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Some deep water shrimps release glowing fluid when startled by potential predators! This process is believed to be a defensive mechanism wherein the glowing blue cloud of material distracts the predator while the shrimp moves in the opposite direction. Can you think of some other ways animals have developed defense mechanisms? Leave them in the comments below!
Good morning everyone. Today we are highlighting Lacey Malarky! She is another one of our DEEPEND graduate students. On board the R/V Point Sur cruise we had five graduate students. A graduate student is a college student who is working to earn a Masters or Doctoral degree. Lacey grew up in Kansas and moved to Florida to continue studying.
Ms.Malarky is a graduate student at Nova Southeastern University working on her Masters degree. She is interested in the amount of larval (or baby) flatfishes in the Gulf of Mexico. While flatfishes are usually found in coastal areas, or the transitions areas between land and sea, baby flatfish develop in offshore surface waters.
Larval (baby) Flatfish
Lacey helped the DEEPEND science team on this last cruise by keeping count and measuring all the fish that were collected. She also took charge of collecting and organizing all the data the team collected.
If you have any questions for Ms.Malarky leave them in the comments! Talk soon!
Our team wrapped up their last night on Friday, August 21st at 5pm. They celebrated by having dinner together and talked about the amazing experiences they have shared these last three weeks. After dinner they watched their last sunset on the R.V. Point Sur for the year. Once the sun completely disappeared the team took advantage of the clear night sky and watched the stars and constellations.
Here is the team!
Pictured here is Dr.Heather Judkins (right) and our Teacher at Sea, Alisha Stahl.
Although this research cruise has come to an end we have plenty of things to talk about! The scientists have learned a lot on this trip and will continue to sort through their data once they've arrived in their own labs. Make sure to come back as we continue to bring their discoveries to you. Until tomorrow!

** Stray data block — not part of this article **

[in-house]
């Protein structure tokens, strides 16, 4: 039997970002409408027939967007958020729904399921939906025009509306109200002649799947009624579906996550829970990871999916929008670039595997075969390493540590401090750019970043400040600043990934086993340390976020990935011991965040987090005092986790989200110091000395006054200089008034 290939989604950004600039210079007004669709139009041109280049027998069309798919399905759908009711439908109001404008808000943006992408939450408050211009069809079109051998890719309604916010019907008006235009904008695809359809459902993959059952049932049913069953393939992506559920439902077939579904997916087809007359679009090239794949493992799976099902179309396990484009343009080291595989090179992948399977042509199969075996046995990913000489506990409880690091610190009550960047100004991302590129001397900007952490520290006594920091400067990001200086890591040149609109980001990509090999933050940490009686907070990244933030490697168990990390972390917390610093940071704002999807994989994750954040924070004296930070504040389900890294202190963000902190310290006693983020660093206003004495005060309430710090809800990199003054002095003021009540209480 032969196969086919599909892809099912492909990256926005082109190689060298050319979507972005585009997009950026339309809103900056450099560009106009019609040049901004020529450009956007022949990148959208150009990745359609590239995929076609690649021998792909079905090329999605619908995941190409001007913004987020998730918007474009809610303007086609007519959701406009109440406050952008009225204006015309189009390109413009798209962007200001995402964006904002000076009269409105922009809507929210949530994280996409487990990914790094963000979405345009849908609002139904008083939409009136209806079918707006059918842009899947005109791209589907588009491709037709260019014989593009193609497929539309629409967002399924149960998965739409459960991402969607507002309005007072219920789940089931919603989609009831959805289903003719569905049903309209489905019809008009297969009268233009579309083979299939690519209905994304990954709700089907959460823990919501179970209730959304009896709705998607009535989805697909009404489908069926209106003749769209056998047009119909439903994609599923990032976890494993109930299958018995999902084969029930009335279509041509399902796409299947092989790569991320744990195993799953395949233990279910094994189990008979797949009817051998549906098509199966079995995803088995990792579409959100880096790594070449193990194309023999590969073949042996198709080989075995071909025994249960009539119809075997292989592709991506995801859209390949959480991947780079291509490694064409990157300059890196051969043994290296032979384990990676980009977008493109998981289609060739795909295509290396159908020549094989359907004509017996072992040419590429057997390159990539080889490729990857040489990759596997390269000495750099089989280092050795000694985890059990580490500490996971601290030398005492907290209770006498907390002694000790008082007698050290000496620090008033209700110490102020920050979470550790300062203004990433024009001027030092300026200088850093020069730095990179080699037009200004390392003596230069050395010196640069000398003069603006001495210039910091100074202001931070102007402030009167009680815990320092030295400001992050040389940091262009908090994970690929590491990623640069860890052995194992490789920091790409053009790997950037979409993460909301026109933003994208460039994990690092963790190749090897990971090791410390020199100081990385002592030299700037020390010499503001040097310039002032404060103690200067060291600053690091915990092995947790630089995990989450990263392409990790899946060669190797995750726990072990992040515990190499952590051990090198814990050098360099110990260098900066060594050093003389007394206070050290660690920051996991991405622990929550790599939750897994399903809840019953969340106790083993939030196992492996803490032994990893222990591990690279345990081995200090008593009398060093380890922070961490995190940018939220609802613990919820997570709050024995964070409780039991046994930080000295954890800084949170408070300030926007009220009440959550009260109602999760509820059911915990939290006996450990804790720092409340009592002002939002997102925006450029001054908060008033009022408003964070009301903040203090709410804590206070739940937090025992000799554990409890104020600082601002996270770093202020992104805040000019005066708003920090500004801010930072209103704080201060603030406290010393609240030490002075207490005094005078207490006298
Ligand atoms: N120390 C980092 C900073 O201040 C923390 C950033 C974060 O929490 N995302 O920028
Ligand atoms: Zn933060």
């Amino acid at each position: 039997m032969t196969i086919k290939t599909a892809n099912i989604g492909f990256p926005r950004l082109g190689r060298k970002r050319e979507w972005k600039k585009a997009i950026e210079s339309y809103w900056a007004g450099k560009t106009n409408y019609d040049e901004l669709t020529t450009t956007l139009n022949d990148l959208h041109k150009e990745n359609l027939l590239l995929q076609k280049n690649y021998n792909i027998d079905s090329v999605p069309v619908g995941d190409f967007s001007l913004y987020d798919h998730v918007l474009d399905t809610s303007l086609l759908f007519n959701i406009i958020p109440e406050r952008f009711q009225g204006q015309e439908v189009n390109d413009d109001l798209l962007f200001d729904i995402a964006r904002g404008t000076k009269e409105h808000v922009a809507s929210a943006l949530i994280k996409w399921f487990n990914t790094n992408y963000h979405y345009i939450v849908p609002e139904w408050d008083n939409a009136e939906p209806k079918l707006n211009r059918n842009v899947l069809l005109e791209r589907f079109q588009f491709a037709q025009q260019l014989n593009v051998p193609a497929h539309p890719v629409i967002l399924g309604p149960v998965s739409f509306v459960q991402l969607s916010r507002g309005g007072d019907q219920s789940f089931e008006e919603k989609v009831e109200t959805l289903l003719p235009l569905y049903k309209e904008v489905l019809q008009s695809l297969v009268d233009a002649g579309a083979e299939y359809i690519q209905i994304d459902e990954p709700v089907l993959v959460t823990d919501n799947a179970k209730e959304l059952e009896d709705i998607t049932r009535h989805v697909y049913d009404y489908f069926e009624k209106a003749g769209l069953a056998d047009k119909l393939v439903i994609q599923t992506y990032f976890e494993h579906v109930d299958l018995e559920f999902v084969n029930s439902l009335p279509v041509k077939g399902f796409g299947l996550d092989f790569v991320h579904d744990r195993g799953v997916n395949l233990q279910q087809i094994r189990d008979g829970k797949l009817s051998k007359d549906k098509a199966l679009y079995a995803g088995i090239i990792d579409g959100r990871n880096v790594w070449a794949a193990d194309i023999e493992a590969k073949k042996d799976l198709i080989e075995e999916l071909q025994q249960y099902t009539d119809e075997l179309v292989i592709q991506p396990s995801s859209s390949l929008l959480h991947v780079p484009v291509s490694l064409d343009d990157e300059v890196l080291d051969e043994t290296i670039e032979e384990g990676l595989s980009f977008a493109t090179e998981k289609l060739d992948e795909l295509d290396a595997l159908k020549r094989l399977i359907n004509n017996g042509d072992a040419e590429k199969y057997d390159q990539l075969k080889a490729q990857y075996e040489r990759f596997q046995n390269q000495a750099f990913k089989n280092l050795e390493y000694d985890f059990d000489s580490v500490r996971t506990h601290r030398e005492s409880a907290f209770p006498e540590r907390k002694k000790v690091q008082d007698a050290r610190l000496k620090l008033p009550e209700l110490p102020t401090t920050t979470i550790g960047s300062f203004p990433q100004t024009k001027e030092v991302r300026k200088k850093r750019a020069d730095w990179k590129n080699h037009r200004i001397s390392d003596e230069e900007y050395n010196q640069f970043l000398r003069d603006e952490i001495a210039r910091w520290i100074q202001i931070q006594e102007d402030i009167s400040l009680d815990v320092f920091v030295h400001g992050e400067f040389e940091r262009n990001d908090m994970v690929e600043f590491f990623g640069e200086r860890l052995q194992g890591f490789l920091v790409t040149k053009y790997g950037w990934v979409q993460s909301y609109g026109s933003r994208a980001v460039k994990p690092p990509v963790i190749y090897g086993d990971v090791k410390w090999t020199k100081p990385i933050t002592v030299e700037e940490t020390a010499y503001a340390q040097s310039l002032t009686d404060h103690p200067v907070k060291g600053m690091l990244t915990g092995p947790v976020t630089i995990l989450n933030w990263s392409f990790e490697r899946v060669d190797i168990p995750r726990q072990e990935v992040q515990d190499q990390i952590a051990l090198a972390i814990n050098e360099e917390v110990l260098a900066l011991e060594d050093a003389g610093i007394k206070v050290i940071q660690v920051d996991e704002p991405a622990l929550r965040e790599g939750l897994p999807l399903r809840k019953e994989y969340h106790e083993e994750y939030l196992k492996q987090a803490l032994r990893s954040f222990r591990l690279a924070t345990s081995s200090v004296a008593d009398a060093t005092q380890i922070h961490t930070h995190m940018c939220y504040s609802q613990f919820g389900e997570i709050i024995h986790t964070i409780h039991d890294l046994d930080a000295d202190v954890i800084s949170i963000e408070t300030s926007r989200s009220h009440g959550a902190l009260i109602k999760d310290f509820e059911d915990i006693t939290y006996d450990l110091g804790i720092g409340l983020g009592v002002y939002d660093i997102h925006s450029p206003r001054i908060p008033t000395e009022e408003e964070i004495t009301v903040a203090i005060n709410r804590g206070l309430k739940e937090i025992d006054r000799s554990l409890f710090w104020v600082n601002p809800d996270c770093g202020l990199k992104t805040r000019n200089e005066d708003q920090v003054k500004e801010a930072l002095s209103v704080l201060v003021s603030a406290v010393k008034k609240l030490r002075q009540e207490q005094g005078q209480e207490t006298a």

It's not always smooth sailing out in the Gulf of Mexico. This is a waterspout; in the photos moving left to right you can see how it formed and how it ended. Although some of these can be dangerous, this one did not do any damage to our team out at sea. Whew!
The weather didn't stop our team from using the MONESS nets! Take a look at some of the catch.
Can you believe that both photos are of Bobtail Squid? Both of these are adults and this is as big as they grow!
The MOCNESS nets also brought up another type of Dragonfish (Idiacanthus fasciola). This Dragonfish is a female. Males don't get the barbel and bioluminescent bulb hanging off of their chins. Can you see the bioluminescent photophores on her sides? Those spots glow in the dark and most likely help these fish recognize the same species and the opposite sex. The bulb at the end of her barbel glows to attract her food. The barbel is attached to her chin, see?
That's all for today! Comment below if you have any questions. We hope to hear from you!
Let's take a look at these fish the MOCNESS nets brought up! This deep water fish is usually found between 1,460m and 3,500m. This is a juvenile, or not yet an adult. If you look closely it's almost like they don't have eyes. These fish actually have what remains of photoreceptive tissue, so instead of having eyes like we do, their eyes are beneath their bones. The "eyes" have no lenses but they can detect light. Can you picture it? It's like when you close your eyes on a really sunny day. You can still "see" some of the light, right? Try it next time you're outside.
Here is another fish with different eyes! This deep water fish has eyes that face towards the surface of the water and are adapted to see faint light or to key in on bioluminescence. We've talked about bioluminescence before, do you remember?
Leave a comment below If you have any questions for our scientists! Until next time!
The scientists have been pulling up some really neat animals! Here we have a Orangeback flying Squid! This species can jump out of the water and glide, just like flying fishes! How exciting!
The scientist have also collected a few different species of shrimp! In this photo we have a shrimp "in berry" which means she is keeping her eggs underneath her tail. In the top left corner you can take a closer look at her tail! On the bottom right is a photo of scientists Dante Fenolio holding this beautiful shrimp!
The photo above is a larval shrimp, or a young shrimp, that has not reached the adult life stage.